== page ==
I do understand your feeling, but appearances and rhetoric aren't always supported by facts; no matter how strong the feeling is.

                  pss. yes, there are crooked corporations out there, (think Enron), but there are also money-laundering, merchandise-fencing, deposit-stealing small businesses out there too. Do you feel their activities and description fit your small business? Or all small businesses?

                  Just sayin'

                  GA

                  1. rhamson profile image77
                    rhamsonposted 2 years ago in reply to this

                    I think you may have forgotten Obamacare in your retort. This article clearly shows that the tax on the middleclass has jumped squarely into their laps.  I did not see this in your report.

                    http://blogs.wsj.com/washwire/2014/06/2 … d%20Policy

                    As for as the uncommon (for you) snarky remark about my business having some sort of clandestine application I will forgive you as I know you were trying to make an analogy. Whatever graph or chart you come up with will not change that corporate America is abandoning the country in search of ever more escalating profits. The corporations of the sixties and seventies accepted a more realistic compensation knowing that they lived where they worked. This latest trend to vacate the country by large corporations is cashing in on the tax haven drive by the lobbyists to cheat and improve their bottom line at the countries expense.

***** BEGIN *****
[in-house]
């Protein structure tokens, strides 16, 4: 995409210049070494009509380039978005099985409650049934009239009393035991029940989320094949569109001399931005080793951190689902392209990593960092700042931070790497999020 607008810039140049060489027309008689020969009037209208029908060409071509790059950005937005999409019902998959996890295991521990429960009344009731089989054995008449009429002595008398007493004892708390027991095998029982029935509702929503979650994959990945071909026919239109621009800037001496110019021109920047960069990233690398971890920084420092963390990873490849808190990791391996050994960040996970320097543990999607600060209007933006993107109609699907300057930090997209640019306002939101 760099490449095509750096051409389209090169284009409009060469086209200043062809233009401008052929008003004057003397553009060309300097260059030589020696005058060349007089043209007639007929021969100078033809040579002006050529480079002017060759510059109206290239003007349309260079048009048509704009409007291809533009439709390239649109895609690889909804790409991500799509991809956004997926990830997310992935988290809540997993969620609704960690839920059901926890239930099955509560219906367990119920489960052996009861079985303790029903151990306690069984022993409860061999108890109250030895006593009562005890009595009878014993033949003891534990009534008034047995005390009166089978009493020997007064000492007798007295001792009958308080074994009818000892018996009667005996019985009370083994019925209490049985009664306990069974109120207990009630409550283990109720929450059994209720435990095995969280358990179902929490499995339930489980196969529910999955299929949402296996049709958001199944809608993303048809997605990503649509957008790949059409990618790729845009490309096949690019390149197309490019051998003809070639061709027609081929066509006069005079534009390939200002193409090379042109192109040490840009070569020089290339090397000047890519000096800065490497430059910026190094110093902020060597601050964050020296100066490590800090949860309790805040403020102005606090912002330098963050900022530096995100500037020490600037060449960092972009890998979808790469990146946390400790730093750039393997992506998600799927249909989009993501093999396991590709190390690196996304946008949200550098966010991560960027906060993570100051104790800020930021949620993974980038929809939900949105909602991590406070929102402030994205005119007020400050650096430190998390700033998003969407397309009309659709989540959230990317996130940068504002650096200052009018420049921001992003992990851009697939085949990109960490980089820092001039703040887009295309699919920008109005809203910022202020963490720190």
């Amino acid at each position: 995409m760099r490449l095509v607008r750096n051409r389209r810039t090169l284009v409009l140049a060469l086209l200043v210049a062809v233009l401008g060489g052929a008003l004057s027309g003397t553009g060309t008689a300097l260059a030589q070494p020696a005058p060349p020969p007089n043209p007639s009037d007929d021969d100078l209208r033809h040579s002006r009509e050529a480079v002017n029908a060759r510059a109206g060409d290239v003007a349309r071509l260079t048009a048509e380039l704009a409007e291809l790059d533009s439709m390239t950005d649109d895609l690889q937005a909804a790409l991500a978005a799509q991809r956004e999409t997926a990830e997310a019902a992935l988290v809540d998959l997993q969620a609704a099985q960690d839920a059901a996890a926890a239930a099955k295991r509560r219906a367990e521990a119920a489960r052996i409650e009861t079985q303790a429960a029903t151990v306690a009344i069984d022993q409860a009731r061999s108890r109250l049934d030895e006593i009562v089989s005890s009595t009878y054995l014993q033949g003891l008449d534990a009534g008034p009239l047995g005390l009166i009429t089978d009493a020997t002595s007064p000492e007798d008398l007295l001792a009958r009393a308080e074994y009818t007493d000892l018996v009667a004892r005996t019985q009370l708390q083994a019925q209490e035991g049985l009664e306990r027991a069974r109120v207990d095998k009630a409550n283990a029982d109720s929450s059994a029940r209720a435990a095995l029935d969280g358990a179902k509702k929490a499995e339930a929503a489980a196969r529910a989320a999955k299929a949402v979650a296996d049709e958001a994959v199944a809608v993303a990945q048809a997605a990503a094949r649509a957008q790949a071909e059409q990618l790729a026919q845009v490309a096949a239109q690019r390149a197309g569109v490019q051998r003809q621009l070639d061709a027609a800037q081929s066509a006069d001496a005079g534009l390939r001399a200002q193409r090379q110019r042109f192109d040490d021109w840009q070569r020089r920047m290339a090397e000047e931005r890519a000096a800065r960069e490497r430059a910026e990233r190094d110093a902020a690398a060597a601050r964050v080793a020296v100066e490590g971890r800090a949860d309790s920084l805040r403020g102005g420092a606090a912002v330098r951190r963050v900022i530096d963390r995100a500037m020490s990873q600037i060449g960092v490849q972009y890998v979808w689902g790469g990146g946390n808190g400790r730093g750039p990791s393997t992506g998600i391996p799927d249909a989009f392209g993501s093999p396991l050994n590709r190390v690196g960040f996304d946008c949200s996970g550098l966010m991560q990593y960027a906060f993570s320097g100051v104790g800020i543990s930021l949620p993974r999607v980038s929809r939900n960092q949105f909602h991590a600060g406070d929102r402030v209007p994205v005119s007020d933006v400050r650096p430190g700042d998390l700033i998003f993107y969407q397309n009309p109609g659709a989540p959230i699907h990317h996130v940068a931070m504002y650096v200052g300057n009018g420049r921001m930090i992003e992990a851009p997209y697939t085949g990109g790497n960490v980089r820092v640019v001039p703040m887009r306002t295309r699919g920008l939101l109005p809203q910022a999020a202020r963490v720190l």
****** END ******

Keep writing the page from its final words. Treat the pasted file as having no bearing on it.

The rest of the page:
Trade agreements that were pioneered in the nineties to lower tariffs from foreign imports has greatly inhibited their competitive domestic prowess. The companies that produce the goods want to be foreign based as well as the manufacturers and the only thing that will be produced in-country is the consumers who will pick up the tax burden. It is the complete rape of our economy and way of life.

        3. rhamson profile image77
          rhamsonposted 2 years ago in reply to this

          Former Secretary of Labor Robert Reich weighs in on the Walgreens impending move. It is quite simple. Merge with a foreign business in a lower tax bracket and carry on business as usual. As is usual with this type of move a corporation must follow suite to remain competitive. What's wrong with this picture.

          http://www.salon.com/2014/07/08/robert_ … socialflow

      2. secularist10 profile image91
        secularist10posted 2 years ago in reply to this